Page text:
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From Middle English benimen, from Old English beniman, from Proto-Germanic *binemaną (to take away). Equivalent to be- +‎ nim.



benim (third-person singular simple present benims, present participle benimming, simple past benam or benimmed, past participle benomen or benome or benumb or benimmed)

  1. (transitive, obsolete) To take away; rob; deprive; ravish [10th-16thc.]
    • 2017, 1485, Sir Thomas Malory, chapter viij, in Le Morte Darthur, book XVI:
      And on the right hand were two flowers like a lily, and the one would have benome the others whiteness, but a good man departed them that the one touched not the other; and then out of every flower came out many flowers, and fruit great plenty.
    • 1530, John Palsgrave:
      Benombe of ones lymbes []
      [] He is now benomme of his lymmes.
    • 1876, Chaucer, Henry Morley, Illustrations of English religion:
      Alas ! it benimeth from man his wit and his reason, and all his debonaire life spiritual that should keep his soul. Certes it benimeth also God's due lordship (and that is man's soul) and the love of his neighbours : []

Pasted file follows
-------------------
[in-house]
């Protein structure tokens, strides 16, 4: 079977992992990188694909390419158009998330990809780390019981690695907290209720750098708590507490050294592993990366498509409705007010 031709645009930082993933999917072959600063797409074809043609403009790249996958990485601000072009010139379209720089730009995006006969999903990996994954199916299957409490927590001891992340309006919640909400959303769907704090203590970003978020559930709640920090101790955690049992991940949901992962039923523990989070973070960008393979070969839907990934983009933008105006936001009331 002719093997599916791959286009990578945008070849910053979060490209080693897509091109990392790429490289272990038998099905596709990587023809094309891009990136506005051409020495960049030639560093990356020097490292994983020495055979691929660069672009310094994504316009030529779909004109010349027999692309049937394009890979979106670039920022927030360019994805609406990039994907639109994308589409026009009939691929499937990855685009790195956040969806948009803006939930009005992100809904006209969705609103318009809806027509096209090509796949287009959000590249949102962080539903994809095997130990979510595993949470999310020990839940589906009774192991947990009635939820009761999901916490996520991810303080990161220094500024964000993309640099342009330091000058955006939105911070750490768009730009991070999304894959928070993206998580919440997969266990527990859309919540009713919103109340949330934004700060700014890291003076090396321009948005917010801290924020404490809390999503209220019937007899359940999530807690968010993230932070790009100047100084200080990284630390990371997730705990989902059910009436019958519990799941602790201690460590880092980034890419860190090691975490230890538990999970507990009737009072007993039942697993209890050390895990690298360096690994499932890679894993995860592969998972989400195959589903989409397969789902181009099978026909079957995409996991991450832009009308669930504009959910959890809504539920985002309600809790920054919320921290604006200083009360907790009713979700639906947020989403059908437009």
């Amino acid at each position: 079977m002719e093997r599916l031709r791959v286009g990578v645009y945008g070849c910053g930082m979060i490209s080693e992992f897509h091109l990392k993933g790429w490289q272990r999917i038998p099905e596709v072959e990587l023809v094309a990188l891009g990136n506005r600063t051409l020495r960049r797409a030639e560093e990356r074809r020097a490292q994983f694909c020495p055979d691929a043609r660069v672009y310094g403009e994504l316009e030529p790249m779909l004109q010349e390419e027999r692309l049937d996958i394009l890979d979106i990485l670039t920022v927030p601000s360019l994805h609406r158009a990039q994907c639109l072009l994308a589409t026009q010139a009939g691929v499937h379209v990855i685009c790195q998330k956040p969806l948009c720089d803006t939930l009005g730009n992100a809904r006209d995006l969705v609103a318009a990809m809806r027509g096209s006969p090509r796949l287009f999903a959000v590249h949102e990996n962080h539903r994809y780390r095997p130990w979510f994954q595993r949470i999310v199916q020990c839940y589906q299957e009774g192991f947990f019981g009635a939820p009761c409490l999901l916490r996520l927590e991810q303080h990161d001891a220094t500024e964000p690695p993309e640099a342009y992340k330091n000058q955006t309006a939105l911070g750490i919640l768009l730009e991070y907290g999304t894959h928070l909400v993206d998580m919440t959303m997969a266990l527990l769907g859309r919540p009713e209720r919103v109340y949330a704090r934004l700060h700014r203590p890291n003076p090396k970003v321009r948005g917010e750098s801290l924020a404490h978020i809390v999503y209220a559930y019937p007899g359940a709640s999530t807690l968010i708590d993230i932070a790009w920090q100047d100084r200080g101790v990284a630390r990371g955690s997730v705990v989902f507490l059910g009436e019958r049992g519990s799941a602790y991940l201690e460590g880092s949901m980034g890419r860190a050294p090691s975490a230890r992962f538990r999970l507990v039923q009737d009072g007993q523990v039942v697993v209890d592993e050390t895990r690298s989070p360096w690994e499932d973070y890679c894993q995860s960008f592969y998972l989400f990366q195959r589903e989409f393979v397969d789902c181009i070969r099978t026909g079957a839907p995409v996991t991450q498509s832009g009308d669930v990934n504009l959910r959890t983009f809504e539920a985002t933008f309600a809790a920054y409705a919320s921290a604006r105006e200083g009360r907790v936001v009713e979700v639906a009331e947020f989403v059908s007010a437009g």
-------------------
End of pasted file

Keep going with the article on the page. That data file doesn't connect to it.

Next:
• 1900, Guillaume (de Lorris), ‎Jean de Meun, ‎Frederick Startridge Ellis, The Romance of the Rose - Volume 2:
      To visit I should much prefer
      Some sick but wealthy usurer :
      With patience would I comfort him,
      In hope some deniers to benimme,
      And when pale death steals o'er his face,
      Transport him to the burial-place.
    • 1963, William Matthews, Later medieval English prose:
      [] by his name maketh clepe him and name him Rude Intendment hath made him an espier of ways and a waiter [waylayer] of pilgrims and will benim [rob] them their burdons and unscrip them of their scrips, beguiling them with lying words.

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  • IPA(key): /beˈnim/
  • Hyphenation: be‧nim



  1. my, mine, of mine (genitive of ben).


  • One of only three irregular Turkish genitive cases (the others being bizim (our, ours, of us) and suyun (of the water)).